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The result of a post mortem on the nurse who apparently killed herself after being duped by two Australian DJ hoax callers will be released at the inquest into her death tomorrow, Scotland Yard has said.

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The examination to establish the cause of Jacintha Saldanha’s death began yesterday and has concluded but its result will not be officially announced until the hearing at Westminster Coroner’s Court on Thursday morning.

The family of the nurse are set to receive more than £300,000 from Southern Cross Austereo, the parent company of Sydney station 2Day FM, whose presenters were behind the prank call.

A Scotland Yard spokesman said the post mortem result “would be announced tomorrow at the inquest”.

The death is not being treated as suspicious and the inquest is expected to be opened and adjourned as inquiries are continuing.

Southern Cross Austereo (SCA) is to resume advertising on 2Day FM tomorrow, and until the end of the year all profits from the adverts will be donated to a memorial fund established in aid of Ms Saldanha’s husband and teenage children.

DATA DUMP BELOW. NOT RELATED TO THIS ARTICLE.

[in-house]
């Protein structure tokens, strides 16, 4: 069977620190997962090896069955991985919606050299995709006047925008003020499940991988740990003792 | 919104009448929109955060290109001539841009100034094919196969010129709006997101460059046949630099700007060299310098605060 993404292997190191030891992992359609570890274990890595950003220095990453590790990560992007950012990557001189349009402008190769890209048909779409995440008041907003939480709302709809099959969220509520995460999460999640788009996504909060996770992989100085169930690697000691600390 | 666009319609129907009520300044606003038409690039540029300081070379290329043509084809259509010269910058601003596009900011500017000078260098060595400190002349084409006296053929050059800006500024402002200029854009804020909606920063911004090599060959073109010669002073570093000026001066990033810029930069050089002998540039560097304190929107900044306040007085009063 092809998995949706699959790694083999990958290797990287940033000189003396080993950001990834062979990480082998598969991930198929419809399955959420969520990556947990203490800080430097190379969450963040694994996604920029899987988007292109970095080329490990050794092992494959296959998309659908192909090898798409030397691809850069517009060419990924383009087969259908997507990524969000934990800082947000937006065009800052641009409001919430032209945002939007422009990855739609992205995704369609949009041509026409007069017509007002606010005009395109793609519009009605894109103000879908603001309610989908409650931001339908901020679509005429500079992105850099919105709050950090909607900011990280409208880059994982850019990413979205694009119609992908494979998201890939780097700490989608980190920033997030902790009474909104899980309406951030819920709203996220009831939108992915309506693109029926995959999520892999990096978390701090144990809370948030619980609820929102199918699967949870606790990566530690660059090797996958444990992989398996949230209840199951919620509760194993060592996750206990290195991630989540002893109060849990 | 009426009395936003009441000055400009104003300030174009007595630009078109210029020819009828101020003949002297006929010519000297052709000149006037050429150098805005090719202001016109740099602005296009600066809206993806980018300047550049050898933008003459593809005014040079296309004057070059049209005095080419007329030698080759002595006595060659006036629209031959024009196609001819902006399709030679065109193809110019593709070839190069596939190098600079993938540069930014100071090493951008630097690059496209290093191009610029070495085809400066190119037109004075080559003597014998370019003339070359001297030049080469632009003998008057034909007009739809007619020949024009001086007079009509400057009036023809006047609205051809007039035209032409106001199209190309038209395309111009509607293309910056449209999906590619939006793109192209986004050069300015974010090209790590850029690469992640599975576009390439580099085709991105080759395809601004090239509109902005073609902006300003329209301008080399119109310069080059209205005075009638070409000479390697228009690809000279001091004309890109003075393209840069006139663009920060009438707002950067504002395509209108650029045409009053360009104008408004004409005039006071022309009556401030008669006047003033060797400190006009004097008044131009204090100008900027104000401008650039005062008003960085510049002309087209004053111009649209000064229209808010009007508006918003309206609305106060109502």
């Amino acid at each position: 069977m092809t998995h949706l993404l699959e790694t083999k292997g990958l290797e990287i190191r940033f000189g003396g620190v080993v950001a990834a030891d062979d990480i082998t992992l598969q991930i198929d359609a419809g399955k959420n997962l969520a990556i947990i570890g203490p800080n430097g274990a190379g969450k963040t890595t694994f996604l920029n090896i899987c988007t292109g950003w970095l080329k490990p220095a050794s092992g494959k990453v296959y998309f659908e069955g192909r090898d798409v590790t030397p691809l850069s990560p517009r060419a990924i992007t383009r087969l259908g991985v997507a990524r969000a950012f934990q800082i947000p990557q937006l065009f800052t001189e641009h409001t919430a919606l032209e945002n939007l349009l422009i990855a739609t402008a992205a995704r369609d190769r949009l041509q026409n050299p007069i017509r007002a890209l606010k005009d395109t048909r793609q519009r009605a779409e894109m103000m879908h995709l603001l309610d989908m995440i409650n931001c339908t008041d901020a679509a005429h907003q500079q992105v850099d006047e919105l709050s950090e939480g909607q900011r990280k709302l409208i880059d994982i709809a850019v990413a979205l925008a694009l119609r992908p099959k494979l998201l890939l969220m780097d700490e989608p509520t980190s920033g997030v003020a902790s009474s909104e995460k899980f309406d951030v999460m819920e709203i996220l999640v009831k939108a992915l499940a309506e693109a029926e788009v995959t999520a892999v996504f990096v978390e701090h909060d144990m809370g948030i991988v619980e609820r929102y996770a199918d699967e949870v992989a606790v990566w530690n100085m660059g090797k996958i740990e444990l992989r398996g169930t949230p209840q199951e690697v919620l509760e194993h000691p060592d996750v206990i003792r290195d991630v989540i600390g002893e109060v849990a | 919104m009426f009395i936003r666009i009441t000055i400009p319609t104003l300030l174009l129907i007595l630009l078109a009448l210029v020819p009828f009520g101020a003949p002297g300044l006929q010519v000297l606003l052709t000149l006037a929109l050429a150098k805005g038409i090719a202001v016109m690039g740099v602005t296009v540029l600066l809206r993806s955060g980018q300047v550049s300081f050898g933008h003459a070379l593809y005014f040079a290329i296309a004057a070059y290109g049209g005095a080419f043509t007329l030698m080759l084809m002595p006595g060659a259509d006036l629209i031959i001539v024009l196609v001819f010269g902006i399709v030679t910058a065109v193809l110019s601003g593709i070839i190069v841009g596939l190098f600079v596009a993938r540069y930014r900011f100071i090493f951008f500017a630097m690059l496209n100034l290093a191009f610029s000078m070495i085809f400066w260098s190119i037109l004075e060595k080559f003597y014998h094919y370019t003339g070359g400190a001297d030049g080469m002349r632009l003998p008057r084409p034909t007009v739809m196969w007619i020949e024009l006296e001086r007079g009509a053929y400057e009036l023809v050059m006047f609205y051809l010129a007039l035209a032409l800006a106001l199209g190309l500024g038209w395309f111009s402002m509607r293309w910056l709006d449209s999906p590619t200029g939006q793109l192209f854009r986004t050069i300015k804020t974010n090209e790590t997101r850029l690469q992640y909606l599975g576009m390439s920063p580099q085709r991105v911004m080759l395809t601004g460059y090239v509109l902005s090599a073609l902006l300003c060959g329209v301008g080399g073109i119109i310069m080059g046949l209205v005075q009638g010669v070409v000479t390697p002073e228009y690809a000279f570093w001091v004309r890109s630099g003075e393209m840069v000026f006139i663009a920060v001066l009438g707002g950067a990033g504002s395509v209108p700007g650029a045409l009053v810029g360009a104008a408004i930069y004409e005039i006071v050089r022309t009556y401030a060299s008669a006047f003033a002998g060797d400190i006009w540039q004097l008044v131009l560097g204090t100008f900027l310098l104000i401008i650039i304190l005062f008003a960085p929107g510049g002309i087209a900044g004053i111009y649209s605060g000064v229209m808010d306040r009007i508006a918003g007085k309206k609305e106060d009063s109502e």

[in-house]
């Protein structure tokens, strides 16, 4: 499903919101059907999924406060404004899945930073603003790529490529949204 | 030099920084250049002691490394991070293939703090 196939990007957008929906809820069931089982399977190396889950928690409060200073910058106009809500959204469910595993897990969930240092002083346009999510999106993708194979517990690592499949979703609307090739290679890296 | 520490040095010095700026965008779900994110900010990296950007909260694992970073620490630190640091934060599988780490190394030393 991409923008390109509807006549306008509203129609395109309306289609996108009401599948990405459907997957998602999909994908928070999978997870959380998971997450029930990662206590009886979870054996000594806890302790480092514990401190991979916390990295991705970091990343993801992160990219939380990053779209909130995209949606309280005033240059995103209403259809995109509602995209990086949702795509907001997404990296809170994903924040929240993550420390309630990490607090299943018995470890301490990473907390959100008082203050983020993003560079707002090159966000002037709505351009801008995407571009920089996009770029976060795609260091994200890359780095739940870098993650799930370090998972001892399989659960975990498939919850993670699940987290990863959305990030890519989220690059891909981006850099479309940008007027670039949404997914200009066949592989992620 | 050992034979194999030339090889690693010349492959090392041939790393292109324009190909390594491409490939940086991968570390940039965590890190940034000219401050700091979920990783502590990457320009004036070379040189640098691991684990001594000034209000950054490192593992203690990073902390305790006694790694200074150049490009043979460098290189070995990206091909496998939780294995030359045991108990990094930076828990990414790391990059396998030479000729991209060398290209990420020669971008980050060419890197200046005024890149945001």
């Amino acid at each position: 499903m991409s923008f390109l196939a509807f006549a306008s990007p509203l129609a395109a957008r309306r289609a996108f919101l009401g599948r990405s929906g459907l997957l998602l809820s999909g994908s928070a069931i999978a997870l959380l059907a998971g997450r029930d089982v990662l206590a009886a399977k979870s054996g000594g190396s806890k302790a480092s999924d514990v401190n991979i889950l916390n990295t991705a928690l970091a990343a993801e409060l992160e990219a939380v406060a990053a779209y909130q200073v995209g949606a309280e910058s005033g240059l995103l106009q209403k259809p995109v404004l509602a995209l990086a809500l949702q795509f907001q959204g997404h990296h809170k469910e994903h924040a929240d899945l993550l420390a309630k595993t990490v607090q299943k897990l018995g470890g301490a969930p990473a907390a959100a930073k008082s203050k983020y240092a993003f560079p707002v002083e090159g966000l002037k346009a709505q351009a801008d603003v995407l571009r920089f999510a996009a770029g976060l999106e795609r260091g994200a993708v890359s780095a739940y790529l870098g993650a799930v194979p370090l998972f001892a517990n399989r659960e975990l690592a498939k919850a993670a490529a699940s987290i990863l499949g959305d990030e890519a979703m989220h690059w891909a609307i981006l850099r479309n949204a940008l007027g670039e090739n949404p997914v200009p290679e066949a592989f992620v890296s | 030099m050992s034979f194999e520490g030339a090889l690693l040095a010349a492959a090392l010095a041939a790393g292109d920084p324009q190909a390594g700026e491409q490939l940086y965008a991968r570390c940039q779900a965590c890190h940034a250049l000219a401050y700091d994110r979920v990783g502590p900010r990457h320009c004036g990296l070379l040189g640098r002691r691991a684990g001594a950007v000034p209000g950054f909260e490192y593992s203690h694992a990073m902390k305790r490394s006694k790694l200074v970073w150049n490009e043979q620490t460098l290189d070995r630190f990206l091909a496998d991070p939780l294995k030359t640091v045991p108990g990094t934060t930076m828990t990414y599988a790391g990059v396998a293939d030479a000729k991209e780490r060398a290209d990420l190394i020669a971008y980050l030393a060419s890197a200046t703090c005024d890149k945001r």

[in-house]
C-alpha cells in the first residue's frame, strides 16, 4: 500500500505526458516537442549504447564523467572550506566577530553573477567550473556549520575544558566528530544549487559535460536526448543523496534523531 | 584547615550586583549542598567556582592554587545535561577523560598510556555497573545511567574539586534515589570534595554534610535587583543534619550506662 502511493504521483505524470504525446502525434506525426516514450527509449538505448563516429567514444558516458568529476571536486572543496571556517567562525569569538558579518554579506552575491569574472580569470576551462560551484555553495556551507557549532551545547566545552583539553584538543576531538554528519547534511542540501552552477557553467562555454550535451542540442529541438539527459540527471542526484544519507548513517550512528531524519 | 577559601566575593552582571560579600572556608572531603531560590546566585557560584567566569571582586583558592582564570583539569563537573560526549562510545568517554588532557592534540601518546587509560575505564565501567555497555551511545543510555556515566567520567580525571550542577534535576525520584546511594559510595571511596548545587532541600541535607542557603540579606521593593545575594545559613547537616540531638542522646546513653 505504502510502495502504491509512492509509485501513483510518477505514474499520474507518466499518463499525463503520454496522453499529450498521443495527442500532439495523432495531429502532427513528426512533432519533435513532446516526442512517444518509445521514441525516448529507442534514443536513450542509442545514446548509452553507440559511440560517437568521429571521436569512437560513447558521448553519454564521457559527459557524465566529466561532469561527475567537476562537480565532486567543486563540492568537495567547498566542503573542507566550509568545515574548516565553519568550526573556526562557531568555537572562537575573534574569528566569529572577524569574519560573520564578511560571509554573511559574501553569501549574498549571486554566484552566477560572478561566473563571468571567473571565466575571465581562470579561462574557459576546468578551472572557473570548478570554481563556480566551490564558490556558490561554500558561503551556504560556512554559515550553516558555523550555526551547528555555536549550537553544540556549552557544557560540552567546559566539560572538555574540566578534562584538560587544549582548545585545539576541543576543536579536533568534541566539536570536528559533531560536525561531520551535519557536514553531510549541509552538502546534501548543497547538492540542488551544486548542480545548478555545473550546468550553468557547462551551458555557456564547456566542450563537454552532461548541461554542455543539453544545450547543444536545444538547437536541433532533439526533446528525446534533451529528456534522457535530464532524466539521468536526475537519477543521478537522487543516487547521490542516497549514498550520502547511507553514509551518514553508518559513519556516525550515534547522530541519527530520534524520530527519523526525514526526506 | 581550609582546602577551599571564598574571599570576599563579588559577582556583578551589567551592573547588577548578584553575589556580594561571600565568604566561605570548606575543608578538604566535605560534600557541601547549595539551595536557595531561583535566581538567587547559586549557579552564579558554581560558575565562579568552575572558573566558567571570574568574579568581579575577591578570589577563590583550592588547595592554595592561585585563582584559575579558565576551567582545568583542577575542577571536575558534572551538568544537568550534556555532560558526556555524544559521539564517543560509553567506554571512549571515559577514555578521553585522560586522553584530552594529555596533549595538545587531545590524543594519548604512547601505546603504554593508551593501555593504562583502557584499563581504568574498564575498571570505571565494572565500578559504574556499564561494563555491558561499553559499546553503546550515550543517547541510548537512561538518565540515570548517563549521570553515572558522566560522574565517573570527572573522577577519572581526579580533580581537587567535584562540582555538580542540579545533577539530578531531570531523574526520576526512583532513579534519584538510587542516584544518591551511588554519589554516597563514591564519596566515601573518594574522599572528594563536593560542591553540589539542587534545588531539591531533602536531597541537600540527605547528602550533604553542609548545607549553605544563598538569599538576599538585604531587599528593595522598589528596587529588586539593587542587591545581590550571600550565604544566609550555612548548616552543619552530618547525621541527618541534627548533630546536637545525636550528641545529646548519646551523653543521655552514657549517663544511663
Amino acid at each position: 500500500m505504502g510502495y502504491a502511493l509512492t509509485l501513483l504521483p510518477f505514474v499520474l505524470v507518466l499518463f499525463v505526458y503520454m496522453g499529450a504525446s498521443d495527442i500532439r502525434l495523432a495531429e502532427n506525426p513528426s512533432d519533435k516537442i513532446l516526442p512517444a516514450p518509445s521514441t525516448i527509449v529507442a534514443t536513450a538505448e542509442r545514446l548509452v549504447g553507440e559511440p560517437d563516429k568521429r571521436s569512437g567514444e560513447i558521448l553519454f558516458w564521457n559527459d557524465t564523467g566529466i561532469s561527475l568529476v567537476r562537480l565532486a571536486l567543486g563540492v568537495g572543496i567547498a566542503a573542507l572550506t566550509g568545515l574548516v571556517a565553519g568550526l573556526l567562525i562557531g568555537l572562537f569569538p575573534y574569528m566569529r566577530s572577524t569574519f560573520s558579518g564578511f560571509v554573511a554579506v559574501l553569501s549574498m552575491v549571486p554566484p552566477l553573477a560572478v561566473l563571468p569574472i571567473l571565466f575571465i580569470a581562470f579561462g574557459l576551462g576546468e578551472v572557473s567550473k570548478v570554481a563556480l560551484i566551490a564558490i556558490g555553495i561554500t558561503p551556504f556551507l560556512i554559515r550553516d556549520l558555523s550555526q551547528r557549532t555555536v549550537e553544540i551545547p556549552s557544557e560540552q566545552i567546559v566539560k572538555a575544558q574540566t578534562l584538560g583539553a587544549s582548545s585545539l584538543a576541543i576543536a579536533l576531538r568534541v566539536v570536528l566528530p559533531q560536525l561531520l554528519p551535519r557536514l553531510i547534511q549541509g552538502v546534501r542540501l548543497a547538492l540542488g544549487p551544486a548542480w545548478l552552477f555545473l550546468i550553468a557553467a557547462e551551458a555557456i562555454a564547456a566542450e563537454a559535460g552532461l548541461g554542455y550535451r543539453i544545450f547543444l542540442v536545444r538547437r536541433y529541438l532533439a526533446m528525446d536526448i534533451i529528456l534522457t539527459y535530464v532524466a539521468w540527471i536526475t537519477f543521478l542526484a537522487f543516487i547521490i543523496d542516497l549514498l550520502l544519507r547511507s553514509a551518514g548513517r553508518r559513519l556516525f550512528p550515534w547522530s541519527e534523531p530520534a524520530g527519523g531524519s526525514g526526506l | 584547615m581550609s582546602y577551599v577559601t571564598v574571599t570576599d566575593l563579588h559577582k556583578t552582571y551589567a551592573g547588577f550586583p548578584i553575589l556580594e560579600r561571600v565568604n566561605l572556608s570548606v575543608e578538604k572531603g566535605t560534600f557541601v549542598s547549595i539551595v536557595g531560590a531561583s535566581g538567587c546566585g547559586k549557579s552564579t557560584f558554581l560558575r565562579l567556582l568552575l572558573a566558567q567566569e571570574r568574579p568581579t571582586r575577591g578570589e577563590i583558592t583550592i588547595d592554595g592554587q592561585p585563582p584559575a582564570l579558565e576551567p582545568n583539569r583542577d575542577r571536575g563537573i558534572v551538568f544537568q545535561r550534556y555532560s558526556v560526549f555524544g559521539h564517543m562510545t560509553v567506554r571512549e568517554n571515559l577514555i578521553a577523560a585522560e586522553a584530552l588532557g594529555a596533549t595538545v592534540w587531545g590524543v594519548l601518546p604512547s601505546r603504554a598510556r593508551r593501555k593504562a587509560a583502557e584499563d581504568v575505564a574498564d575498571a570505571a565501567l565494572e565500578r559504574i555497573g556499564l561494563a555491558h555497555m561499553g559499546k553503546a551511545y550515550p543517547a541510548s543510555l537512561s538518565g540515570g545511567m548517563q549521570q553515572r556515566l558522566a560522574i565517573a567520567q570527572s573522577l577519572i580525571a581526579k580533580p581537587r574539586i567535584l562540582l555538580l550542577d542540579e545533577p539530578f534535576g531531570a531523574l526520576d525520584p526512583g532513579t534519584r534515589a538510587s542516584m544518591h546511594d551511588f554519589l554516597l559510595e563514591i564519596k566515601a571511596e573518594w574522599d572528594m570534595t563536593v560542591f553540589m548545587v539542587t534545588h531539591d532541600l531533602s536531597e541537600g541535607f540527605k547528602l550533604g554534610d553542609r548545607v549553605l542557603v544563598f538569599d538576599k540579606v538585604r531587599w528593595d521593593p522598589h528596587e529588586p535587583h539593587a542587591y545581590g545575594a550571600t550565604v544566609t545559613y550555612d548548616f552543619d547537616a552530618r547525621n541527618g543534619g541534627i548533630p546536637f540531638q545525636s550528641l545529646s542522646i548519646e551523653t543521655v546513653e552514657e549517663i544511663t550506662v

A minimum contribution of £320,000 will be made, the company said.

SCA chief executive Rhys Holleran said yesterday: “We hope that by contributing to a memorial fund, we can help to provide the Saldanha family with the support they need at this very difficult time.”

Labour MP Keith Vaz has been campaigning on behalf of the nurse’s husband Benedict Barboza, daughter Lisha, 14, and son Junal, 16, and has called on King Edward VII’s Hospital, where she worked, to hold a full inquiry and offer further support to her loved ones.

It has been reported that the family did not know about the hoax call until after Ms Saldanha’s death.

The Labour MP has said: “They want the facts to be established so that they can effectively grieve.

“What is needed, clearly, is an inquiry by the hospital into how this tragic case happened.

“It is vitally important that the family are given all the support they need through the coming days and weeks.”

In response to Mr Vaz’s criticism, the hospital said its chief executive, John Lofthouse, spoke to the nurse’s husband by phone on Friday and offered to meet him whenever he wanted.

The hospital has also established a memorial fund in Ms Saldanha’s name to provide financial support for her family, and made the first donation to the fund.

During the hoax call, the nurse transferred the DJs, believing they were the Queen and Prince of Wales, to a colleague who described in detail the condition of the Duchess of Cambridge during her hospital treatment for severe pregnancy sickness.

Ms Saldanha, 46, from Bristol, would have been devastated by her unwitting role in last Tuesday’s scam, her brother has said. She was found dead three days later in a block of nurses’ flats close to the hospital.

It is understood the family are making arrangements to return Ms Saldanha’s body to her native India. A private memorial service is expected to be held later this week.

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